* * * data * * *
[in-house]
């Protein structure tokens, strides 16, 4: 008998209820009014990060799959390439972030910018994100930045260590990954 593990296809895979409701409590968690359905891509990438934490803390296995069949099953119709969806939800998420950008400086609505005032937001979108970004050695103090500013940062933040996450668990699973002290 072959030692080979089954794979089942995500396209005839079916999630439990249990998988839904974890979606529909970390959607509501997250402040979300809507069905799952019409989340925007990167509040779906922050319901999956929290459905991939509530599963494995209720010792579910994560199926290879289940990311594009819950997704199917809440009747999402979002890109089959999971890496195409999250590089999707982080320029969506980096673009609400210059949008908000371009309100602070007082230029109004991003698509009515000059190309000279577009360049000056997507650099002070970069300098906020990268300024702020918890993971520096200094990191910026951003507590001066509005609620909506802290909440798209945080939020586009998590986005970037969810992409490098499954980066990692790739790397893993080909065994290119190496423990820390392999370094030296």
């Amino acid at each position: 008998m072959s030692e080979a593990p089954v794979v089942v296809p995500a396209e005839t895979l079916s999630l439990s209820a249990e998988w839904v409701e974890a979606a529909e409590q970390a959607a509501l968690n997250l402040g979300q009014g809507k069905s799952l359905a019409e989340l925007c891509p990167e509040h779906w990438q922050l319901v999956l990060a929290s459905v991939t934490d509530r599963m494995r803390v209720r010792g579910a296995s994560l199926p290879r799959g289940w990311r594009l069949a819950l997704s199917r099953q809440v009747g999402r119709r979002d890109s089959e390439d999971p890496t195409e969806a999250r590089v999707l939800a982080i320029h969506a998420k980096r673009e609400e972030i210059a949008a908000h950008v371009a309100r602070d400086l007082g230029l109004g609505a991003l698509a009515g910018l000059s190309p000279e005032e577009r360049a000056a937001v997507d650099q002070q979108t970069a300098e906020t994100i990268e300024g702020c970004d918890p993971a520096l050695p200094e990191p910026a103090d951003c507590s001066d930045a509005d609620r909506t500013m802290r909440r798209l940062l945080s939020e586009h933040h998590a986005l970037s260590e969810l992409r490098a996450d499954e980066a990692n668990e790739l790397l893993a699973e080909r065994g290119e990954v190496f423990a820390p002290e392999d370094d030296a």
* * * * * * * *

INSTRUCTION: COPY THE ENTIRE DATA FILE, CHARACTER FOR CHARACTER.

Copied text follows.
[in-house]
């Protein structure tokens, strides 16, 4: 008998209820009014990060799959390439972030910018994100930045260590990954 593990296809895979409701409590968690359905891509990438934490803390296995069949099953119709969806939800998420950008400086609505005032937001979108970004050695103090500013940062933040996450668990699973002290 072959030692080979089954794979089942995500396209005839079916999630439990249990998988839904974890979606529909970390959607509501997250402040979300809507069905799952019409989340925007990167509040779906922050319901999956929290459905991939509530599963494995209720010792579910994560199926290879289940990311594009819950997704199917809440009747999402979002890109089959999971890496195409999250590089999707982080320029969506980096673009609400210059949008908000371009309100602070007082230029109004991003698509009515000059190309000279577009360049000056997507650099002070970069300098906020990268300024702020918890993971520096200094990191910026951003507590001066509005609620909506802290909440798209945080939020586009998590986005970037969810992409490098499954980066990692790739790397893993080909065994290119190496423990820390392999370094030296």
């Amino acid at each position: 008998m072959s030692e080979a593990p089954v794979v089942v296809p995500a396209e005839t895979l079916s999630l439990s209820a249990e998988w839904v409701e974890a979606a529909e409590q970390a959607a509501l968690n997250l402040g979300q009014g809507k069905s799952l359905a019409e989340l925007c891509p990167e509040h779906w990438q922050l319901v999956l990060a929290s459905v991939t934490d509530r599963m494995r803390v209720r010792g579910a296995s994560l199926p290879r799959g289940w990311r594009l069949a819950l997704s199917r099953q809440v009747g999402r119709r979002d890109s089959e390439d999971p890496t195409e969806a999250r590089v999707l939800a982080i320029h969506a998420k980096r673009e609400e972030i210059a949008a908000h950008v371009a309100r602070d400086l007082g230029l109004g609505a991003l698509a009515g910018l000059s190309p000279e005032e577009r360049a000056a937001v997507d650099q002070q979108t970069a300098e906020t994100i990268e300024g702020c970004d918890p993971a520096l050695p200094e990191p910026a103090d951003c507590s001066d930045a509005d609620r909506t500013m802290r909440r798209l940062l945080s939020e586009h933040h998590a986005l970037s260590e969810l992409r490098a996450d499954e980066a990692n668990e790739l790397l893993a699973e080909r065994g290119e990954v190496f423990a820390p002290e392999d370094d030296a």